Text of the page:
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Second forge build


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Hello everyone

My wheel rim forge I've had since the beginning had broken down, so I began building a new and better forge. I found a 800x1000 mm (31x39")metal frame with four 900 mm (35") legs in my backyard and welded on two 4 mm pieces of (super rusty) sheet metal to make the "table".

I also found a firepot with inner dimensions 220x180x40 mm (8.6 x 7 x 1.5"). It also has a clinker breaker, which was nice. All that for $100! Well worth the 2 h drive!

The new fan is a $60 forgeblower I found in a Facebook group. When I plugged it in today just to try it I got really surpriced about how quiet they are. I never noticed how loud hairblowers (my old blower) are compared to "real" forgeblowers!

Here are some pictures:


Now, onto my questions:

1: The table is too heavy right now, even just as it is without firepot etc. It needs to be portable and easily movable by one person, which it won't be if I continue attaching more equipment.

I read on IFI that 30x30" or 24x24" is a good size, so, since it's 39" wide and 31" long, I'm thinking about cutting it in half and welding on just the legs on what's left to make it smaller. So that it becomes 31" wide and x" long.

I'm thinking that x < 31", since I don't want a square table but how "short" do you think it should be? As long as the firepot fits, how short is too short? Space for my coke is obviously important, but portability is also very important so I don't want it "longer" than necessary.

2: What should I do about the rust on both the table and firepot? Is there any other easier way of getting rid of it except going at it with a wirebrush on an anglegrinder?

Happy for all answers.

// Gustav


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I would cut it down to 31 inches square and add 4 locking wheels to the legs to be able to roll it where I wanted. If you don't want a square table make it 31X27 inches. As far as the rust I would use rust removal chemicals like 10% vinegar, or commercial rust remover like Evap-O-Rust or Naval Jelly. Not sure what's available in your location. If you know someone who has a sandblaster that would work too.

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Just cover the sheetmetal with vinegar and wait?

We actually have a sandblaster, but I didn't want to use it since I thought that sand would end up in hinges etc and mess up the firepot's mechanics. Is it safe?

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You could also rig it up with a wheelbarrow type of wheel/handle setup. Two larger wheels on the front legs and folding or removable handles on the other end. Brace the legs a bit with a few diagonals and you will easily be able to handle quite a bit of weight, and keep the table full sized.


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Adding wheels in some way is a good tip, thank you. However, I need to be able to lift and carry it by myself. I won't just be moving it across the floor, but also in and out of a huge oven to benefit from its chimney.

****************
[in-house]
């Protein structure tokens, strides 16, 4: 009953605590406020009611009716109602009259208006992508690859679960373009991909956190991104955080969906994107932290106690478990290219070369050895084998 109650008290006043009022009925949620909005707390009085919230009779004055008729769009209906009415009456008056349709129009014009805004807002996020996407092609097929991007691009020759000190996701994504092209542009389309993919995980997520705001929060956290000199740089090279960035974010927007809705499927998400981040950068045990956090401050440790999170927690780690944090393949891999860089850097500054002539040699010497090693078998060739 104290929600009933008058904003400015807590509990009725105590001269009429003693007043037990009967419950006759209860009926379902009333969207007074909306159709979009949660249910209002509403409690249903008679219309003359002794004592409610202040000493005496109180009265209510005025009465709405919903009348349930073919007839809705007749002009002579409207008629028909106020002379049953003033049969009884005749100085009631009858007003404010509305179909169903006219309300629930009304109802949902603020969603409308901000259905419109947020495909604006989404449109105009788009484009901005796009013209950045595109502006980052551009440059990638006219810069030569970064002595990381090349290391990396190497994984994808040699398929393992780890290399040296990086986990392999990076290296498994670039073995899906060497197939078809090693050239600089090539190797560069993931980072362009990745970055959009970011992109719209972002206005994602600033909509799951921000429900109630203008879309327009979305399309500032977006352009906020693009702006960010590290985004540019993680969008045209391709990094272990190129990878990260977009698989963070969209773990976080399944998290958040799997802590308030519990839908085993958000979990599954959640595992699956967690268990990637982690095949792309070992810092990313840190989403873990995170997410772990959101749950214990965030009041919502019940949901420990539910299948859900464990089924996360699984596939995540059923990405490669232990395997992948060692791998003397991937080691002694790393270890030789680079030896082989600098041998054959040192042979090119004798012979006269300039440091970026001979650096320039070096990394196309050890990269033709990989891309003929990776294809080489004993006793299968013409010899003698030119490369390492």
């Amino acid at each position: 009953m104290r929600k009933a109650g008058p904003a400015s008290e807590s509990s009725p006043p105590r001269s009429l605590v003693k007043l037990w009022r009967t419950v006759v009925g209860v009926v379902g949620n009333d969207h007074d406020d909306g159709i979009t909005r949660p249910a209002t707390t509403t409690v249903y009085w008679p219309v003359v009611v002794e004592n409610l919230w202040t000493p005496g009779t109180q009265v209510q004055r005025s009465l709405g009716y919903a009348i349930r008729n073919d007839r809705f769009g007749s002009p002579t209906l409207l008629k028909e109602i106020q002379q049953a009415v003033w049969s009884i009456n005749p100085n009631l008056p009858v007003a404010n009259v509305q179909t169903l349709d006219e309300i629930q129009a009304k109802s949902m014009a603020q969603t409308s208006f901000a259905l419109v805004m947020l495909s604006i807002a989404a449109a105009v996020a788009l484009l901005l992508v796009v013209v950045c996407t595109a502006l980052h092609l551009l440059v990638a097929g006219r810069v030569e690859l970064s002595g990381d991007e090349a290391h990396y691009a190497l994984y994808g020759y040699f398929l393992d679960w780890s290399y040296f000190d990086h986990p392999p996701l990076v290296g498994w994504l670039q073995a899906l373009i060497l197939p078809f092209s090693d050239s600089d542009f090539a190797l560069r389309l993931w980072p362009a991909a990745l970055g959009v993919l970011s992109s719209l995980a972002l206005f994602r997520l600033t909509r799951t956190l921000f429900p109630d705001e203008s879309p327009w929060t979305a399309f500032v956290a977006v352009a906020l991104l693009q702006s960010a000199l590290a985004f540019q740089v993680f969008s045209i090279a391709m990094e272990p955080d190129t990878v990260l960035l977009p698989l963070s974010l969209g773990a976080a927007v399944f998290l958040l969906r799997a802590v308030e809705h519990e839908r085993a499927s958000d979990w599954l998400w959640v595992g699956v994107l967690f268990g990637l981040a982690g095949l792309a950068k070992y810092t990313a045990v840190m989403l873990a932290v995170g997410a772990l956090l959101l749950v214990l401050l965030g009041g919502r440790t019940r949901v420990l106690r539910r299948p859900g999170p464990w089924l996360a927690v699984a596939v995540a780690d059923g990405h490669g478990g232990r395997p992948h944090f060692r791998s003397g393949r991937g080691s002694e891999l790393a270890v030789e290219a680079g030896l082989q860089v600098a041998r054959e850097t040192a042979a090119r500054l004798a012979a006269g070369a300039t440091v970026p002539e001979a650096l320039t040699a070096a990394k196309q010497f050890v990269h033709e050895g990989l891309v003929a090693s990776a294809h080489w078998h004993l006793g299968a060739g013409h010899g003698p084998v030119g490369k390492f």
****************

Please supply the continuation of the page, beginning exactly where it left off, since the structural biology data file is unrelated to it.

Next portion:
I managed to cut the table today and I ended up going for 31x22". I still had plenty of space for my firepot. 27" looked good when I drew the forge in CAD and would probably be the best performing, but when I visualized it infront of me while I were at the table, it seemed too big.

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The firepot isn't fastened down, it is a tiny bit loose if you try to move it since I just placed it in a rectangular hole. That's fine, right?

The rectangular pipe you see welded "behind" the firepot on the frame was of some weird steel that didn't want to weld. I filed both sides down to fresh metal but it just wouldn't hold. I had it welded all the way but when I removed the clamps it just snapped outwards and all the welds disconnected :rolleyes:. Maybe take some 20x5 mm mild steel instead? I'll figure something out.

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Got really surprised today at how fast things went today, the forge is now completed. It's very ugly and very crude looking, the blower is attached with ducttape and the welds look like bird poop :rolleyes:.

Now I'll just have to get used to regulating the airflow, the hairblower I had on my old forge was really simple to use (OFF/half blast/full blast) and I only ever had it on full blast whilst forging. On this forge I actually use the ashdump and the clinker breaker to regulate the airflow. It enables me to fine tune, which is new to me.


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Looks good, are you having trouble pushing new fuel into the firepot because of the lip around it? If so maybe fill the table in with bricks or clay soil. You may have to try to rust proof it if you clay it and it's going to be exposed to the weather but If it's going to be inside the clay will dry hard and it shouldn't be a problem.


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